Several activation mechanisms for PKC-δ are known: activation by diacylglycerol after serine and threonine phosphorylation at the motif sites, formation of the active enzyme by tyrosine phosphorylation, generation of the catalytic fragment by proteolytic cleavage, and PKC-δ-PKC-δ interaction. Of these, tyrosine phosphorylation and cleavage by caspase-3 have been shown to be important for the proapoptotic role of PKC-δ under oxidative stress in nonvascular cell types (19, 24). PKC-δ is shown to undergo cleavage in response to etoposide in glioma and acinar cells (3, 31), UV radiation in keratinocyes (9), tumor necrosis factor-related apoptosis inducing ligand in glioma cells (27), cisplatin in glioma and small cell lung cancer (2, 29), hydrogen peroxide (H2O2) in neuronal cells (19), and mitomycin C in gastric adenocarcinoma (28), and its cleaved catalytic fragment has been associated with the apoptotic function of PKC-δ (11, 30). On the other hand, tyrosine phosphorylation at positions 311, 332, and 512 have been identified to become phosphorylated following exposure to H2O2 in COS-7 cells (21), and the enzyme recovered to be constitutively active. However, the functional consequence of these two activated forms of PKC-δ is still controversial.
In our present study, we tested in vascular SMCs whether PKC-δ undergoes cleavage and tyrosine phosphorylation when cells are stressed by H2O2. Furthermore, by using inhibitors or small-interfering RNAs (siRNAs), we compared the effects of inhibition of PKC-δ and PKC-δ cleavage on key steps within the apoptotic pathway. We found that cleavage of PKC-δ plays a similar role in mediating SMC apoptosis as reported in other cell types; however, the involvement of PKC-δ tyrosine phosphorylation appears to be cell type specific.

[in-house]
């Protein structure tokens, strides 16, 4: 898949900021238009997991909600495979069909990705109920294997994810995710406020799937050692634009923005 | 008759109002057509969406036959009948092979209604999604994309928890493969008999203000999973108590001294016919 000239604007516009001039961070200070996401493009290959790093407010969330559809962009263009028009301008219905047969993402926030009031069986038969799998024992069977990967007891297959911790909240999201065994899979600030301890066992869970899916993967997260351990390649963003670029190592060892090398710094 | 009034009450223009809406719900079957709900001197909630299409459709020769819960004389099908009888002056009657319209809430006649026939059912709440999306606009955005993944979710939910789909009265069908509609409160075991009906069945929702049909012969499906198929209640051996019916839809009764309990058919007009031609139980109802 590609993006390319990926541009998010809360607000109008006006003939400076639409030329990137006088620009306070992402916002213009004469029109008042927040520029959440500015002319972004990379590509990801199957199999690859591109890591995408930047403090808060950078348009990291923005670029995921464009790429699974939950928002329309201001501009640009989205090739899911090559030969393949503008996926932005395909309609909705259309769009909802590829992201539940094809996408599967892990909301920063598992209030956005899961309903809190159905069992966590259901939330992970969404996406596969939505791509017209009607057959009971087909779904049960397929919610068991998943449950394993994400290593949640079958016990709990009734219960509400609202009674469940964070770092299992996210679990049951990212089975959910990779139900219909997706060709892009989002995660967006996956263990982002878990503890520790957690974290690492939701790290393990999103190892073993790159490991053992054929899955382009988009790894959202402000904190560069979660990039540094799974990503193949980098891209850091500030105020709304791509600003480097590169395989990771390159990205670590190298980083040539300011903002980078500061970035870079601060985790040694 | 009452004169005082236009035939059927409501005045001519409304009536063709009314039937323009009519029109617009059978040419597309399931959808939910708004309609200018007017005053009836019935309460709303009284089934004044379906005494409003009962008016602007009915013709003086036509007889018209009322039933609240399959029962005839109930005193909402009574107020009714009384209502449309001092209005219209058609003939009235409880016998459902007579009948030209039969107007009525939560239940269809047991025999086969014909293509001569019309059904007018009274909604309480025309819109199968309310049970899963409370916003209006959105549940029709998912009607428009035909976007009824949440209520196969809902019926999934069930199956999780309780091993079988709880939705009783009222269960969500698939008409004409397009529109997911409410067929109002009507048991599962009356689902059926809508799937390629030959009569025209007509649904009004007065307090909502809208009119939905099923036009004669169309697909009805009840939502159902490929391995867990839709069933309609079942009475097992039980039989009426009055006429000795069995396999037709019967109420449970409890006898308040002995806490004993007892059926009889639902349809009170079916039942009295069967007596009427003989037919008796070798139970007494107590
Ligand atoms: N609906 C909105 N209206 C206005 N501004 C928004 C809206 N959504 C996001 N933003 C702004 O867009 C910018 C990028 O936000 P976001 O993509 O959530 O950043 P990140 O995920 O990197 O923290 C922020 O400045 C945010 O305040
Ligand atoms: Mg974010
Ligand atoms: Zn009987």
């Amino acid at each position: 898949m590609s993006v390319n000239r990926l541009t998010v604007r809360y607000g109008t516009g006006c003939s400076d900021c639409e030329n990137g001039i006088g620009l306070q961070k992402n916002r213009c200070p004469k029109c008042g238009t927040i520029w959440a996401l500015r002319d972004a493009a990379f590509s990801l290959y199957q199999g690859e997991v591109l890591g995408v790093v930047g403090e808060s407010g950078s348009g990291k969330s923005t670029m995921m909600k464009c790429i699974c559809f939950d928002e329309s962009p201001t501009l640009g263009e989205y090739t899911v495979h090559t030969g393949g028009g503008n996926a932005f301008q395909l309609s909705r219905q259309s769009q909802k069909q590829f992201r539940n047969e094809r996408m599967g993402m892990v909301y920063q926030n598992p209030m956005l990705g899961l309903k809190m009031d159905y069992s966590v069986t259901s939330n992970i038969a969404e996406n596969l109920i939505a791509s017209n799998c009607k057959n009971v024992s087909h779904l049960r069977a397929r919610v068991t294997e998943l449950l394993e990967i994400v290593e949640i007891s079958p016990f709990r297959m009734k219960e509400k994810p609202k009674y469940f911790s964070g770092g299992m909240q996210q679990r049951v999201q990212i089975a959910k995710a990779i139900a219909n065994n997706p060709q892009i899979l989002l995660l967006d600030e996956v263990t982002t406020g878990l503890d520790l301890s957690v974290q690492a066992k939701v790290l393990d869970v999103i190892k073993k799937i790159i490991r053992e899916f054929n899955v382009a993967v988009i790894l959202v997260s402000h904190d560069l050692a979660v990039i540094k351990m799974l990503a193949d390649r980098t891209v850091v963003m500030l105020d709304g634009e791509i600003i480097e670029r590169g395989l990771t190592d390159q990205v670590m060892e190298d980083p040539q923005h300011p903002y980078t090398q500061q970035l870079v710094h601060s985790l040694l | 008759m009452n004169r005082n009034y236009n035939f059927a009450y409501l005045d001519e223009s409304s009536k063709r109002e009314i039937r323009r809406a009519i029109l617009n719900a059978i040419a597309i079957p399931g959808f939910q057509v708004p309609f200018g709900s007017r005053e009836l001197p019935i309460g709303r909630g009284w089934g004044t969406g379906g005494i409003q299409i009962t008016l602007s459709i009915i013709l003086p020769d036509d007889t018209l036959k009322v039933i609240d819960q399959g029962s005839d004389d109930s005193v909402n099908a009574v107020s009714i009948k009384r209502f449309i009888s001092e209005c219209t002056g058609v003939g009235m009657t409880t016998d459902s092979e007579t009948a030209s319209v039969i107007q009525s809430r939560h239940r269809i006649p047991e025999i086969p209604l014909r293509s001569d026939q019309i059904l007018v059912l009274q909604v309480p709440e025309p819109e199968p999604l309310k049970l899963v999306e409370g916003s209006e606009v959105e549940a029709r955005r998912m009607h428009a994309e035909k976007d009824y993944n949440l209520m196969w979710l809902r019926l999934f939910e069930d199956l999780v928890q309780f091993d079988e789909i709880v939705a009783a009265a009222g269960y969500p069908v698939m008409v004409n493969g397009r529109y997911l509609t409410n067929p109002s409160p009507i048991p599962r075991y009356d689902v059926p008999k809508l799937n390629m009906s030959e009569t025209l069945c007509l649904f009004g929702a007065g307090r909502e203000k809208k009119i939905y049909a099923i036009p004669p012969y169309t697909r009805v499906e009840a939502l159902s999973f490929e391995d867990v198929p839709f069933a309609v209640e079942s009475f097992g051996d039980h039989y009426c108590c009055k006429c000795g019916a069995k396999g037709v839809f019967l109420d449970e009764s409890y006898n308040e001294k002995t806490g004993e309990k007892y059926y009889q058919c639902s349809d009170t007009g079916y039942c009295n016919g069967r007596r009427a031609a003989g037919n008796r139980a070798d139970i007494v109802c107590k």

MATERIALS AND METHODS
Rottlerin, dimethyl sulfoxide (DMSO), and H2O2 were purchased from Sigma (St. Louis, MO), z-DEVD-fmk (fluoromethyl ketone) from Calbiochem (La Jolla, CA), and Q-VD-OPh from R&D Systems (Minneapolis, MI). The tetrapeptide Z-Asp(OMe)-Ile-Pro-Asp(OMe)-FMK or z-DIPD-fmk is based on the sequence of rat PKC-δ (position 324–327). Z-DIPD-fmk, structurally similar to the commercial caspase-3 inhibitor z-DEVD-fmk, was synthesized at the proteomics resource center of Rockefeller University using standard solid-phase peptide synthesis based on the description previously reported (18). FMK-derivatized peptides are designed for use as irreversible caspase inhibitors with no added cytotoxic effects. This particular inhibitor also contains a benzyloxycarbonyl group (designated “Z”) at the NH2-terminus and O-methyl side chains for enhanced cellular permeability.
Rat aortic SMC line (A10 cells), obtained from American Type Culture Collection, was grown as recommended at 37°C in 5% CO2 in Dulbecco's minimal essential medium (Invitrogen, Grand Island, NY), modified to contain 4 mM l-glutamine, 4.5 g/l glucose, 1 mM sodium pyruvate, 1.5 g/l sodium bicarbonate, supplemented with 10% fetal bovine serum (Gemini, Woodland, CA) and antibiotics. DNA transfection was carried out using a nueclofection kit from Lonza Cologne AG (Cologne, Germany). Plasmid vectors that encode the wild-type PKC-δ or mutants in which tyrosine residues 311 or 322 were replaced with phenylalanine were kindly provided by Dr. Kikkawa (16).